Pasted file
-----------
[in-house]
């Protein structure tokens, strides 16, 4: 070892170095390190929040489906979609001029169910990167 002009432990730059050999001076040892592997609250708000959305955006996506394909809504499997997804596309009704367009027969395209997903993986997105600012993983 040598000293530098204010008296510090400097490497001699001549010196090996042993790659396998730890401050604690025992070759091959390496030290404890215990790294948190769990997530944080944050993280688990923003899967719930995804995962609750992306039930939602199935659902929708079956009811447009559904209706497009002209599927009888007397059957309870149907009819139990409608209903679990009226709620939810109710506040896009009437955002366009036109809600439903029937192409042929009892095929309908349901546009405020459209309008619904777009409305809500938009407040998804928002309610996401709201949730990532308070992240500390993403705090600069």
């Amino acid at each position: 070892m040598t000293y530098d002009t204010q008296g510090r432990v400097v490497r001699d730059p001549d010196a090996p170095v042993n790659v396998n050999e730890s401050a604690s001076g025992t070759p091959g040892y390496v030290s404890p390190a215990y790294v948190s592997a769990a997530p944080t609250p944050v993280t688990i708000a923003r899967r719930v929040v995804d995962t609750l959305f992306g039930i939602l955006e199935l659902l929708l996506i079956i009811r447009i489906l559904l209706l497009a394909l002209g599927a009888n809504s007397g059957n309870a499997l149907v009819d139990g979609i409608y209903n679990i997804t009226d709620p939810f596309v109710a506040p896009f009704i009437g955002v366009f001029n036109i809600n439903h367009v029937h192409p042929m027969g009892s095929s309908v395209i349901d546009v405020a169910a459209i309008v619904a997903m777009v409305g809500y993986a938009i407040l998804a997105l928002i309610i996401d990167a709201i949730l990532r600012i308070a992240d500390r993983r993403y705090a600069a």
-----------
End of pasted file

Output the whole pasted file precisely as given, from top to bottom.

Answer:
[in-house]
């Protein structure tokens, strides 16, 4: 070892170095390190929040489906979609001029169910990167 002009432990730059050999001076040892592997609250708000959305955006996506394909809504499997997804596309009704367009027969395209997903993986997105600012993983 040598000293530098204010008296510090400097490497001699001549010196090996042993790659396998730890401050604690025992070759091959390496030290404890215990790294948190769990997530944080944050993280688990923003899967719930995804995962609750992306039930939602199935659902929708079956009811447009559904209706497009002209599927009888007397059957309870149907009819139990409608209903679990009226709620939810109710506040896009009437955002366009036109809600439903029937192409042929009892095929309908349901546009405020459209309008619904777009409305809500938009407040998804928002309610996401709201949730990532308070992240500390993403705090600069």
């Amino acid at each position: 070892m040598t000293y530098d002009t204010q008296g510090r432990v400097v490497r001699d730059p001549d010196a090996p170095v042993n790659v396998n050999e730890s401050a604690s001076g025992t070759p091959g040892y390496v030290s404890p390190a215990y790294v948190s592997a769990a997530p944080t609250p944050v993280t688990i708000a923003r899967r719930v929040v995804d995962t609750l959305f992306g039930i939602l955006e199935l659902l929708l996506i079956i009811r447009i489906l559904l209706l497009a394909l002209g599927a009888n809504s007397g059957n309870a499997l149907v009819d139990g979609i409608y209903n679990i997804t009226d709620p939810f596309v109710a506040p896009f009704i009437g955002v366009f001029n036109i809600n439903h367009v029937h192409p042929m027969g009892s095929s309908v395209i349901d546009v405020a169910a459209i309008v619904a997903m777009v409305g809500y993986a938009i407040l998804a997105l928002i309610i996401d990167a709201i949730l990532r600012i308070a992240d500390r993983r993403y705090a600069a």